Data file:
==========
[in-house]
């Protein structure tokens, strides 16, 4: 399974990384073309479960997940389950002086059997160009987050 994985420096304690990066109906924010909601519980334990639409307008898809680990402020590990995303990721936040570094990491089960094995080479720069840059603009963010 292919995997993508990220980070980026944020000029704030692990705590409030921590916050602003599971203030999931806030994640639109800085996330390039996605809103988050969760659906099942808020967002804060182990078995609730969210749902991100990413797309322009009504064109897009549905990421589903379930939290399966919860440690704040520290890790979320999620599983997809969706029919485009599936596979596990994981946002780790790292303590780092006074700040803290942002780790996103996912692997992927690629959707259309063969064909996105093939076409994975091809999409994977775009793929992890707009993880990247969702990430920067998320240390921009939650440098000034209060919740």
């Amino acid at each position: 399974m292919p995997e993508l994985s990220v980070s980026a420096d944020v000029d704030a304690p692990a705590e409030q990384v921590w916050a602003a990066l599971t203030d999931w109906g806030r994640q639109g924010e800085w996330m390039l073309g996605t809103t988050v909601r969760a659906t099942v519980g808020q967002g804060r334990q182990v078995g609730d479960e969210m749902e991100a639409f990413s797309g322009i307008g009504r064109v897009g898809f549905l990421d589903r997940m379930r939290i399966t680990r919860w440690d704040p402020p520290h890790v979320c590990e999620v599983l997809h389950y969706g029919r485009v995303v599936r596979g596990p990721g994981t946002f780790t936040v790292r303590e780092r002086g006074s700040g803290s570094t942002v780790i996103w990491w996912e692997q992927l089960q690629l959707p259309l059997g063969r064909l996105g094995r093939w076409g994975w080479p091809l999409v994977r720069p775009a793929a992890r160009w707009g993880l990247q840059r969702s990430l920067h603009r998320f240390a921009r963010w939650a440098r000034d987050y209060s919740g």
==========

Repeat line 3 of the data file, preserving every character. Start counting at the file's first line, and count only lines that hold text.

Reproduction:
């Amino acid at each position: 399974m292919p995997e993508l994985s990220v980070s980026a420096d944020v000029d704030a304690p692990a705590e409030q990384v921590w916050a602003a990066l599971t203030d999931w109906g806030r994640q639109g924010e800085w996330m390039l073309g996605t809103t988050v909601r969760a659906t099942v519980g808020q967002g804060r334990q182990v078995g609730d479960e969210m749902e991100a639409f990413s797309g322009i307008g009504r064109v897009g898809f549905l990421d589903r997940m379930r939290i399966t680990r919860w440690d704040p402020p520290h890790v979320c590990e999620v599983l997809h389950y969706g029919r485009v995303v599936r596979g596990p990721g994981t946002f780790t936040v790292r303590e780092r002086g006074s700040g803290s570094t942002v780790i996103w990491w996912e692997q992927l089960q690629l959707p259309l059997g063969r064909l996105g094995r093939w076409g994975w080479p091809l999409v994977r720069p775009a793929a992890r160009w707009g993880l990247q840059r969702s990430l920067h603009r998320f240390a921009r963010w939650a440098r000034d987050y209060s919740g």